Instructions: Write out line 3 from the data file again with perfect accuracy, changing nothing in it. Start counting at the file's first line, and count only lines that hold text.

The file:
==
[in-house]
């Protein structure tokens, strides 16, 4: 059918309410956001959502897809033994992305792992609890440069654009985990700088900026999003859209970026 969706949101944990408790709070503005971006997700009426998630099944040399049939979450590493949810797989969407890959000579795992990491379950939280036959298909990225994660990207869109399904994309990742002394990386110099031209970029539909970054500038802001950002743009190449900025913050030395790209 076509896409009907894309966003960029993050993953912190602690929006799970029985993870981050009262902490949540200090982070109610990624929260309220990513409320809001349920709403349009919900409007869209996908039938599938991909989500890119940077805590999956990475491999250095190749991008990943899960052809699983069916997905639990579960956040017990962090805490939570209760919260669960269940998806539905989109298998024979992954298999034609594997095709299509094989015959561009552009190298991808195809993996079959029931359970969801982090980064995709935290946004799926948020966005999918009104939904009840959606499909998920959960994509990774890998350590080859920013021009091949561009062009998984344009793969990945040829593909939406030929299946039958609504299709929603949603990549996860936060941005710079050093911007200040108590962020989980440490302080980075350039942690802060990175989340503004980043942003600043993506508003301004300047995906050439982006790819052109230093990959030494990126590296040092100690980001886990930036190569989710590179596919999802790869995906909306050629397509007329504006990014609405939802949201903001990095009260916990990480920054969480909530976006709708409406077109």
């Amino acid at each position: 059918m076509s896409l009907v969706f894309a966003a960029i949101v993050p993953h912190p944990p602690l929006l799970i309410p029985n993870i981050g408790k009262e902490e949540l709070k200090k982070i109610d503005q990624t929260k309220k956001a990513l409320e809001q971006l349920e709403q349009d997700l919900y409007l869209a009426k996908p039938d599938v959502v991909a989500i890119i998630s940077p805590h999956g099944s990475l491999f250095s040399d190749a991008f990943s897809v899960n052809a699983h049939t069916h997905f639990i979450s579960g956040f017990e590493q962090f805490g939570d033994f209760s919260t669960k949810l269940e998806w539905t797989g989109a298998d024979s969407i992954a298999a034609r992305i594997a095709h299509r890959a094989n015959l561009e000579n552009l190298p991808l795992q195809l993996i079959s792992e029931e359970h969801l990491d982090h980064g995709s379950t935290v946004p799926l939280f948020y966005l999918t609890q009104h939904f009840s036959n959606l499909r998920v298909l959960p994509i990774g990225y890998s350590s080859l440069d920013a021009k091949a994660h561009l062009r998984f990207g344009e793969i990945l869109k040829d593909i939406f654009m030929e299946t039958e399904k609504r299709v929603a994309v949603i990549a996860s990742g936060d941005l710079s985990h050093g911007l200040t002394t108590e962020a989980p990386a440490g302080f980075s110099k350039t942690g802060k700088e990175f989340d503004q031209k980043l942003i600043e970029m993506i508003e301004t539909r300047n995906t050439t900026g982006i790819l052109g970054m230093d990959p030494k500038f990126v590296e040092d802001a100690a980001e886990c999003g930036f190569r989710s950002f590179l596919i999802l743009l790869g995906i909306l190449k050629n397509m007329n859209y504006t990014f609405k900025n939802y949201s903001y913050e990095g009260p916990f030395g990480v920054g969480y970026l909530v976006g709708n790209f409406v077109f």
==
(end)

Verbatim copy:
């Amino acid at each position: 059918m076509s896409l009907v969706f894309a966003a960029i949101v993050p993953h912190p944990p602690l929006l799970i309410p029985n993870i981050g408790k009262e902490e949540l709070k200090k982070i109610d503005q990624t929260k309220k956001a990513l409320e809001q971006l349920e709403q349009d997700l919900y409007l869209a009426k996908p039938d599938v959502v991909a989500i890119i998630s940077p805590h999956g099944s990475l491999f250095s040399d190749a991008f990943s897809v899960n052809a699983h049939t069916h997905f639990i979450s579960g956040f017990e590493q962090f805490g939570d033994f209760s919260t669960k949810l269940e998806w539905t797989g989109a298998d024979s969407i992954a298999a034609r992305i594997a095709h299509r890959a094989n015959l561009e000579n552009l190298p991808l795992q195809l993996i079959s792992e029931e359970h969801l990491d982090h980064g995709s379950t935290v946004p799926l939280f948020y966005l999918t609890q009104h939904f009840s036959n959606l499909r998920v298909l959960p994509i990774g990225y890998s350590s080859l440069d920013a021009k091949a994660h561009l062009r998984f990207g344009e793969i990945l869109k040829d593909i939406f654009m030929e299946t039958e399904k609504r299709v929603a994309v949603i990549a996860s990742g936060d941005l710079s985990h050093g911007l200040t002394t108590e962020a989980p990386a440490g302080f980075s110099k350039t942690g802060k700088e990175f989340d503004q031209k980043l942003i600043e970029m993506i508003e301004t539909r300047n995906t050439t900026g982006i790819l052109g970054m230093d990959p030494k500038f990126v590296e040092d802001a100690a980001e886990c999003g930036f190569r989710s950002f590179l596919i999802l743009l790869g995906i909306l190449k050629n397509m007329n859209y504006t990014f609405k900025n939802y949201s903001y913050e990095g009260p916990f030395g990480v920054g969480y970026l909530v976006g709708n790209f409406v077109f």